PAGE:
Many toddlers in the United States have their hemoglobin (Hb) measured periodically. Is this worthwhile?
To determine if the presence of anemia correctly diagnoses iron deficiency (ID) and if the absence of anemia correctly rules out ID in young children.
An analysis of data from the US National Health and Nutrition Examination Survey III (1988-1994) was performed. Subjects were children 12 to 35 months old for whom complete blood counts and cardinal measures of iron nutrition (ferritin, transferrin saturation, and free erythrocyte protoporphyrin) were reported.
In the US National Health and Nutrition Examination Survey III, the prevalence of ID ranged from 6% to 18% in various subpopulations of toddlers. In the general population, the positive predictive value of Hb concentration ([Hb]) <110 g/L for ID was 29% (95% confidence interval [CI]: 20-38%), and the sensitivity was 30% (95% CI: 20-40%). Changing the diagnostic cutoff point to [Hb] <107 g/L resulted in a positive predictive value of 38% (95% CI: 24-52%) but lowered the sensitivity to 15% (95% CI: 7-22%).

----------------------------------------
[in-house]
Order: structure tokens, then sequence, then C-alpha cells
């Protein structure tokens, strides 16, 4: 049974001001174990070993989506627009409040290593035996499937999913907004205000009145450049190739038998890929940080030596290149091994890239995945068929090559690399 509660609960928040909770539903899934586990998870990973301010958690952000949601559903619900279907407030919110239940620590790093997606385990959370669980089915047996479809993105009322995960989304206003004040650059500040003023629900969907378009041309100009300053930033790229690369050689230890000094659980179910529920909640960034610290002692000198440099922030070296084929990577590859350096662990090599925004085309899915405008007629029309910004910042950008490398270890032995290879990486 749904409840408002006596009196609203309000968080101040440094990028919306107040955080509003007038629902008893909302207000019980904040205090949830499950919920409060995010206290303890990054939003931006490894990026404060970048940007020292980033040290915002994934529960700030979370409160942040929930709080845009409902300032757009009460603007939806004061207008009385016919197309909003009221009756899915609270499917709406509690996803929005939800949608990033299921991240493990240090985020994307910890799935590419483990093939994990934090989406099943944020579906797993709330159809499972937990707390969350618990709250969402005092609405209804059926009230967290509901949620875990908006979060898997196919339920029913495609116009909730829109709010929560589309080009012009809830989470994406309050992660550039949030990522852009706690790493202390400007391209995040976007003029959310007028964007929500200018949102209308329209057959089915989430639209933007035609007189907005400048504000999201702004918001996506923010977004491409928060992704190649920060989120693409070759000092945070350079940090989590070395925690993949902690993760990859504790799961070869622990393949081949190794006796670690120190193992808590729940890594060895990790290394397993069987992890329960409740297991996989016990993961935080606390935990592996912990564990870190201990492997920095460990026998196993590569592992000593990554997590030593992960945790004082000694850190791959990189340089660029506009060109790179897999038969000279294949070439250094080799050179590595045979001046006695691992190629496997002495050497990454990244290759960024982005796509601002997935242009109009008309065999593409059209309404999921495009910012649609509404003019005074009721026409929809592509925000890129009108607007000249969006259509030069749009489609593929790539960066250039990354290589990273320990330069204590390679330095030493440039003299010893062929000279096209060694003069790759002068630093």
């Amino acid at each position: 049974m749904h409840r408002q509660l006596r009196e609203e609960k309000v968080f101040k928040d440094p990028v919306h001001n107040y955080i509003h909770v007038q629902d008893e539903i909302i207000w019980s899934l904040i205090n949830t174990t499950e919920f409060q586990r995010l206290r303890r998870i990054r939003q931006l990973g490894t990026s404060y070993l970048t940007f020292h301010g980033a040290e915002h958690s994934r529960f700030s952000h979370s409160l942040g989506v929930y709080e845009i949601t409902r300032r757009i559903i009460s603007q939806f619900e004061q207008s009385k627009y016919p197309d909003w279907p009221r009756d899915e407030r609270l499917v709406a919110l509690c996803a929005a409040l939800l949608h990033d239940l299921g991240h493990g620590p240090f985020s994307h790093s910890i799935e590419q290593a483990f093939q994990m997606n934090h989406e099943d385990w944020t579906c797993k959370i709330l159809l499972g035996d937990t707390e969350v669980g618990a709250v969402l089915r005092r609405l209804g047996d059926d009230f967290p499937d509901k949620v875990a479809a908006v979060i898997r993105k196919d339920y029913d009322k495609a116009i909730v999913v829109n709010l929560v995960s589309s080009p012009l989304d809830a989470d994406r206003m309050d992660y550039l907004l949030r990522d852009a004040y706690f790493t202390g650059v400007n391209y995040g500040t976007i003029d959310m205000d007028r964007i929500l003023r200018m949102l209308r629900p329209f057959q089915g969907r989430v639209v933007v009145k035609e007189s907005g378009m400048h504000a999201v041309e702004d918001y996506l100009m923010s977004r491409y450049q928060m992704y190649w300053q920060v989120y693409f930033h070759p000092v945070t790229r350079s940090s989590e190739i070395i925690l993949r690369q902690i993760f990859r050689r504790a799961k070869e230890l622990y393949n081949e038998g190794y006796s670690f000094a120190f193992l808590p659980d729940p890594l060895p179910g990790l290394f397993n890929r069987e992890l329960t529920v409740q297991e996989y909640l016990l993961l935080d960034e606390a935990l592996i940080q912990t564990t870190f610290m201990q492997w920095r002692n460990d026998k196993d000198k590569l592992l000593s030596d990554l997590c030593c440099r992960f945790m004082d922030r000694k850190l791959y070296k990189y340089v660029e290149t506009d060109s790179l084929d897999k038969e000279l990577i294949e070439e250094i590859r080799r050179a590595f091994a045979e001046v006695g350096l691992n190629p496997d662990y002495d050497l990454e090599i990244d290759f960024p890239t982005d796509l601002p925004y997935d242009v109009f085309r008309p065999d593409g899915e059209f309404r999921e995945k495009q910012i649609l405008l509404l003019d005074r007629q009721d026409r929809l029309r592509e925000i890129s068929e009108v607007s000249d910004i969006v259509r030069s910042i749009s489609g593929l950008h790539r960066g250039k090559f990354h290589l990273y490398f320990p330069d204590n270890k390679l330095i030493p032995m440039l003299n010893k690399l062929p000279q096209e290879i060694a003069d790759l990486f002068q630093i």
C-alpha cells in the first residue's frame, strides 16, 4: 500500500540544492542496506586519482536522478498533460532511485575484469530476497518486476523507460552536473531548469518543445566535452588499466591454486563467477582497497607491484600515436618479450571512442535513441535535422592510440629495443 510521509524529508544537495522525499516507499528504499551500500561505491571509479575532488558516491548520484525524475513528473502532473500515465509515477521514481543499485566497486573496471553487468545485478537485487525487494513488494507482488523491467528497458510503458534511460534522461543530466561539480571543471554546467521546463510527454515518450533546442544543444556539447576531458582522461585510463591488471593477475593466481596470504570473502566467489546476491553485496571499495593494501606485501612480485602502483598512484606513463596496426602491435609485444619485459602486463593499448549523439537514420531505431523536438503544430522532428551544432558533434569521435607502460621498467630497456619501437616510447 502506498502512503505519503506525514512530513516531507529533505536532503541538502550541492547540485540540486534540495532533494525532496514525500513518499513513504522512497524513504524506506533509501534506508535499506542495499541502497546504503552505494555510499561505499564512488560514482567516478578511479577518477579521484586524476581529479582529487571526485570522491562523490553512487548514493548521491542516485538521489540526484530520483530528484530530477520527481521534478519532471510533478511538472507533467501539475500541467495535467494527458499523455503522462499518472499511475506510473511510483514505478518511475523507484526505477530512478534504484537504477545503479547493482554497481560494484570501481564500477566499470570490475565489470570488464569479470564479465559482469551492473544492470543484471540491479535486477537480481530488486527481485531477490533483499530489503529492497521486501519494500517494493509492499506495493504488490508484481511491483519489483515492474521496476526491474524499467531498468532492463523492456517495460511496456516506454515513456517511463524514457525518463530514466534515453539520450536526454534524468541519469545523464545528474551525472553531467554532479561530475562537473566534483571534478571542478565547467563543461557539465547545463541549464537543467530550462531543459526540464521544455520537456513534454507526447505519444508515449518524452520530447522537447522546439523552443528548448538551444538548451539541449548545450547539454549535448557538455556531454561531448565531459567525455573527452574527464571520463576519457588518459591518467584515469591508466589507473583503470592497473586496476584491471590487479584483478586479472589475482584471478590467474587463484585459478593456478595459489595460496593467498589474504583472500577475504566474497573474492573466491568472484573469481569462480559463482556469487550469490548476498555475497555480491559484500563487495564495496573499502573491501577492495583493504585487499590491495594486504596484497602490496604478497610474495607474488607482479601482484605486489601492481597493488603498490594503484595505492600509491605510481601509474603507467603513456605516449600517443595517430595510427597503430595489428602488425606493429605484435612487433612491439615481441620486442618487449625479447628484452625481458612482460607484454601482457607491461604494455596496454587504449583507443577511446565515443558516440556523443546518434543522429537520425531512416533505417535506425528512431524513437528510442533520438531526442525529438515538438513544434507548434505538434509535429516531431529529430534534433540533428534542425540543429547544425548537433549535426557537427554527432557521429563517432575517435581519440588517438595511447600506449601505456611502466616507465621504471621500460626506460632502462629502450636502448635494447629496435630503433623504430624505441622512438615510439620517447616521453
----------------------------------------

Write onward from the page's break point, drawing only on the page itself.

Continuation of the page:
ID remains common in the United States. In agreement with other reports, anemia in toddlers in developed countries is more likely to be due to causes other than ID. Conversely, most children with ID are not anemic. Many false-positive and false-negative results render the measurement of Hb a screening test of relatively little value. The current detection strategy needlessly treats and retests many children without ID and leaves many iron-deficient toddlers unattended.